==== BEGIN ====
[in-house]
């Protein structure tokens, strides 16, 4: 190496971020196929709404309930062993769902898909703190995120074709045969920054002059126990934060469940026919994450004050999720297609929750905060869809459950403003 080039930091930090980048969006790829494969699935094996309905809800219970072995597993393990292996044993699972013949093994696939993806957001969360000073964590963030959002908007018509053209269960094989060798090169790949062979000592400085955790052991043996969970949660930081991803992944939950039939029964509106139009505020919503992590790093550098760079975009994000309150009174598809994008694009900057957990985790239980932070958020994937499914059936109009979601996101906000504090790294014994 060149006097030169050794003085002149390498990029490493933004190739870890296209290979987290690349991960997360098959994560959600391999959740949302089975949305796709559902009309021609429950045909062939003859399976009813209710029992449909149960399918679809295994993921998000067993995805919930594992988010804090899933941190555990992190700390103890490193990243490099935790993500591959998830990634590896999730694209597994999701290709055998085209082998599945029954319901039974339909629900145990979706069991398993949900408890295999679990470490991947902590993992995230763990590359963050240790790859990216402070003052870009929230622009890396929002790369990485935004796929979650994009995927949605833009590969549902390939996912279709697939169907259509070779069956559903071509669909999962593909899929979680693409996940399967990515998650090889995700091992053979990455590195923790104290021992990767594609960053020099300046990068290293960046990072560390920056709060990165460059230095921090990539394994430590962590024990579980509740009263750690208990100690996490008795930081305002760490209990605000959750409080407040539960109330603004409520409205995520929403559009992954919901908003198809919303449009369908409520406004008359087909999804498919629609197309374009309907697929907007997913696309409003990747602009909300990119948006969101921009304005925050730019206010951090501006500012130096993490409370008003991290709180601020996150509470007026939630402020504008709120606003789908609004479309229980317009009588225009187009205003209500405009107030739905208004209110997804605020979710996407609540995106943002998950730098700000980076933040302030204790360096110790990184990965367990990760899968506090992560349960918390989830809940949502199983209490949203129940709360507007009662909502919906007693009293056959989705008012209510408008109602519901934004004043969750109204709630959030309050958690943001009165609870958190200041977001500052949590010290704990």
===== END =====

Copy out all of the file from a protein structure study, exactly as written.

[in-house]
């Protein structure tokens, strides 16, 4: 190496971020196929709404309930062993769902898909703190995120074709045969920054002059126990934060469940026919994450004050999720297609929750905060869809459950403003 080039930091930090980048969006790829494969699935094996309905809800219970072995597993393990292996044993699972013949093994696939993806957001969360000073964590963030959002908007018509053209269960094989060798090169790949062979000592400085955790052991043996969970949660930081991803992944939950039939029964509106139009505020919503992590790093550098760079975009994000309150009174598809994008694009900057957990985790239980932070958020994937499914059936109009979601996101906000504090790294014994 060149006097030169050794003085002149390498990029490493933004190739870890296209290979987290690349991960997360098959994560959600391999959740949302089975949305796709559902009309021609429950045909062939003859399976009813209710029992449909149960399918679809295994993921998000067993995805919930594992988010804090899933941190555990992190700390103890490193990243490099935790993500591959998830990634590896999730694209597994999701290709055998085209082998599945029954319901039974339909629900145990979706069991398993949900408890295999679990470490991947902590993992995230763990590359963050240790790859990216402070003052870009929230622009890396929002790369990485935004796929979650994009995927949605833009590969549902390939996912279709697939169907259509070779069956559903071509669909999962593909899929979680693409996940399967990515998650090889995700091992053979990455590195923790104290021992990767594609960053020099300046990068290293960046990072560390920056709060990165460059230095921090990539394994430590962590024990579980509740009263750690208990100690996490008795930081305002760490209990605000959750409080407040539960109330603004409520409205995520929403559009992954919901908003198809919303449009369908409520406004008359087909999804498919629609197309374009309907697929907007997913696309409003990747602009909300990119948006969101921009304005925050730019206010951090501006500012130096993490409370008003991290709180601020996150509470007026939630402020504008709120606003789908609004479309229980317009009588225009187009205003209500405009107030739905208004209110997804605020979710996407609540995106943002998950730098700000980076933040302030204790360096110790990184990965367990990760899968506090992560349960918390989830809940949502199983209490949203129940709360507007009662909502919906007693009293056959989705008012209510408008109602519901934004004043969750109204709630959030309050958690943001009165609870958190200041977001500052949590010290704990």